It’s been a rough year for Jose Reyes. After starting the season blazing hot with a .991 OPS and five stolen bases in his first ten games, Reyes had to go on the disabled list with a sprained left ankle. It cost him 67 games. He returned on June 26, and in the month of July, he has hit safely in 14 of 16 games.
After reaching base with a one-out single in the fifth inning this afternoon, Rays starter Chris Archer threw over to first base, attempting to pick off Reyes. The ball was a bit too far to the left and hit Reyes as he was diving back to first base, striking him in the jewels. Yes, those jewels.
Here’s a .gif of the incident because, hey, why not. Don’t watch it if you feel empathetic pain.
The Red Sox, who won the AL East last season with a 93-69 record, have under-performed so far this season, entering Wednesday’s action with just two more wins than losses at 23-21. The club hasn’t had a winning streak of more than two games since April 15-18. As a result, manager John Farrell may be on the hot seat, Ken Rosenthal of FOX Sports reported on Tuesday.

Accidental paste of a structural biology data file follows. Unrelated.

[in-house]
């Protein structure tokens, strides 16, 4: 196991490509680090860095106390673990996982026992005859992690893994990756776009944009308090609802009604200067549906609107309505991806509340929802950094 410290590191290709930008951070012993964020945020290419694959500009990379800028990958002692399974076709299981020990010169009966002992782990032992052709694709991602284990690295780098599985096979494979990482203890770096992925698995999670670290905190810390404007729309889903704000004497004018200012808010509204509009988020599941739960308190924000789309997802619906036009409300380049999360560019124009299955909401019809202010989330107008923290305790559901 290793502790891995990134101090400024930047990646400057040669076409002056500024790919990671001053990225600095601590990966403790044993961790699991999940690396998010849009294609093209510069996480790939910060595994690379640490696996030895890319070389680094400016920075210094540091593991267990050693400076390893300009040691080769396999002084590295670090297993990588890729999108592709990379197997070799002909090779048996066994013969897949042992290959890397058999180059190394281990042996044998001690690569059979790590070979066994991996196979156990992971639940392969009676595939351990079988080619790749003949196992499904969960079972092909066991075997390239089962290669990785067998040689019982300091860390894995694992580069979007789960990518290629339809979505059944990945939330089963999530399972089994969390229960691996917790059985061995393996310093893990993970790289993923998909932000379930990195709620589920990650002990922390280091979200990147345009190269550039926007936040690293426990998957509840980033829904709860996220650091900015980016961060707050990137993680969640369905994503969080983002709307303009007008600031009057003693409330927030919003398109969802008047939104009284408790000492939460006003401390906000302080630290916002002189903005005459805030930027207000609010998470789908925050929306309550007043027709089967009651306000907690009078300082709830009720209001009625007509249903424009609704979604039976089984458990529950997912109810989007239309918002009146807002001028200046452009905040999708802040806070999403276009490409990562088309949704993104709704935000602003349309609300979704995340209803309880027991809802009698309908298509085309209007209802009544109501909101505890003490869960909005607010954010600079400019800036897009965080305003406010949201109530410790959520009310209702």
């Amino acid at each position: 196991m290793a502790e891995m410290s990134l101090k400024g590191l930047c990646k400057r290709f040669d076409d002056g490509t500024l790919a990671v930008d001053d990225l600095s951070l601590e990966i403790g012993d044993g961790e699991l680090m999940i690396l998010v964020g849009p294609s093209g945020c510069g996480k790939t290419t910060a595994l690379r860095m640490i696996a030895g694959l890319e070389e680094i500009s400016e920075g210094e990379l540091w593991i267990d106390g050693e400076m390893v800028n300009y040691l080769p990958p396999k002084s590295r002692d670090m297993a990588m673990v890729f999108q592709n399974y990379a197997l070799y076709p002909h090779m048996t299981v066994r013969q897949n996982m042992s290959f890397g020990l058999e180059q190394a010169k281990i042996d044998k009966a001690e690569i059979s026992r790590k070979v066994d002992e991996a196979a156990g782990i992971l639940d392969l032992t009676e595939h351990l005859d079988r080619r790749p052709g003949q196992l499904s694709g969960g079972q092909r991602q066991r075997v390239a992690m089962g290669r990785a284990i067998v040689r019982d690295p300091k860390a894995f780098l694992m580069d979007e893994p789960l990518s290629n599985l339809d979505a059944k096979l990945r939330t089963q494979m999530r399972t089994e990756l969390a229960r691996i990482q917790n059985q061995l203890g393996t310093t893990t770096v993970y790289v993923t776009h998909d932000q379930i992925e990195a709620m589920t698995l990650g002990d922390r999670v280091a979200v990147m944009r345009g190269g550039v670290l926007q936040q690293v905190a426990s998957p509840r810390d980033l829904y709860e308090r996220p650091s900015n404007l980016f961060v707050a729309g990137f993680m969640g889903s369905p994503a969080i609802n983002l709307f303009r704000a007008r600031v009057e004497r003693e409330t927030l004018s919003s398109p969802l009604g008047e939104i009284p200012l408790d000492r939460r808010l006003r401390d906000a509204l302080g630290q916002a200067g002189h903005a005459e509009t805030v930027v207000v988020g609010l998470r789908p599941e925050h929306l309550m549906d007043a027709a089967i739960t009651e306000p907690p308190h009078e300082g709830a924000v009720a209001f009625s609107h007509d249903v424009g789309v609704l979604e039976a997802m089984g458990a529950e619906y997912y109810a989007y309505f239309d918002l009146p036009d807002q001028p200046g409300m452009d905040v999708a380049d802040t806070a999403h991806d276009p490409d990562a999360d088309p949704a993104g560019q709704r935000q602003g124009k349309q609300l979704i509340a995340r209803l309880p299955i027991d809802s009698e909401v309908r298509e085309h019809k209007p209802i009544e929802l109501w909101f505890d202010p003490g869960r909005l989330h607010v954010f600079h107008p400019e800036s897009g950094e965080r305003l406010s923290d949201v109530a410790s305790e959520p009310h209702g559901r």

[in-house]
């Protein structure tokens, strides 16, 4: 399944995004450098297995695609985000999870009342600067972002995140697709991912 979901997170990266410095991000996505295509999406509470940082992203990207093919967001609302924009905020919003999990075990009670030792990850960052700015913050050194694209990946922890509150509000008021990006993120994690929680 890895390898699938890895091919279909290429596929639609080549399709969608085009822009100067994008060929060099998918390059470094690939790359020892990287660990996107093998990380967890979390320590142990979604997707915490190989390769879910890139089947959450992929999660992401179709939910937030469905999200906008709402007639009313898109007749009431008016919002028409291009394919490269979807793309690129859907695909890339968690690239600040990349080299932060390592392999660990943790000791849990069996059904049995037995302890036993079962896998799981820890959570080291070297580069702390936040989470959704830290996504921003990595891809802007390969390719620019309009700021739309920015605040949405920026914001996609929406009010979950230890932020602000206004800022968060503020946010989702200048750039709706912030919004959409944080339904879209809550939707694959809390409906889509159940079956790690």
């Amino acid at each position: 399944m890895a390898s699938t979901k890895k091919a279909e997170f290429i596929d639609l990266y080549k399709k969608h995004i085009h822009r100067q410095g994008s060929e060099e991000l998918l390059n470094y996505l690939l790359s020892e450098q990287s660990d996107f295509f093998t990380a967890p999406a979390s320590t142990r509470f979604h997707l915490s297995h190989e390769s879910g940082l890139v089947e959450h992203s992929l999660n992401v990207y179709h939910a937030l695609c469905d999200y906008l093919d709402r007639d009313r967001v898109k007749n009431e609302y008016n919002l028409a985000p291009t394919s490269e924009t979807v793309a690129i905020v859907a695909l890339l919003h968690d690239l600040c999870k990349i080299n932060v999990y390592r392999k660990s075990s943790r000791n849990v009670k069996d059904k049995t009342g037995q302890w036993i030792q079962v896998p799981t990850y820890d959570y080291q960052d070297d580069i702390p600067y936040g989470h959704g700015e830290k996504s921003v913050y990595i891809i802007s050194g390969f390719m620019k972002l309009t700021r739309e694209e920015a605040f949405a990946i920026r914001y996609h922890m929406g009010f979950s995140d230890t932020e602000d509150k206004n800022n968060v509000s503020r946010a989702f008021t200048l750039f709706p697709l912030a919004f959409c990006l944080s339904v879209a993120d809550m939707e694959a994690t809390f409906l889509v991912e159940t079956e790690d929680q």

Beyond the mediocre record, Rosenthal cites two incidents that happened this season that caused Farrell’s stock to drop. The first was the brouhaha with the Orioles when Manny Machado slid into Dustin Pedroia at second base, causing Pedroia to suffer an injury. When reliever Matt Barnes intentionally threw a fastball at Machado, Pedroia was seen telling Machado, “It wasn’t me. It’s them.” The word “them,” of course, would ostensibly be referring to Barnes and Farrell.
The second incident happened last week when pitcher Drew Pomeranz challenged Farrell in the dugout after being removed with a pitch count of 97. Rosenthal suggests that some of Farrell’s players aren’t on the same page as the skipper.
Rosenthal also mentions that Farrell didn’t have the entire backing of the Red Sox clubhouse in 2013, when the club won the World Series. So the issues this year may not be unique; they may be part of a larger trend.
The biggest impediment in making a managerial change for the Red Sox is having a good candidate. After letting Torey Lovullo leave after last season to manage the Diamondbacks, the team’s two most likely interim candidates would be bench coach Gary DiSarcina and third base coach Brian Butterfield. DiSarcina has one year of managing experience above Single-A (Triple-A Pawtucket in 2013). Butterfield hasn’t managed in 15 years.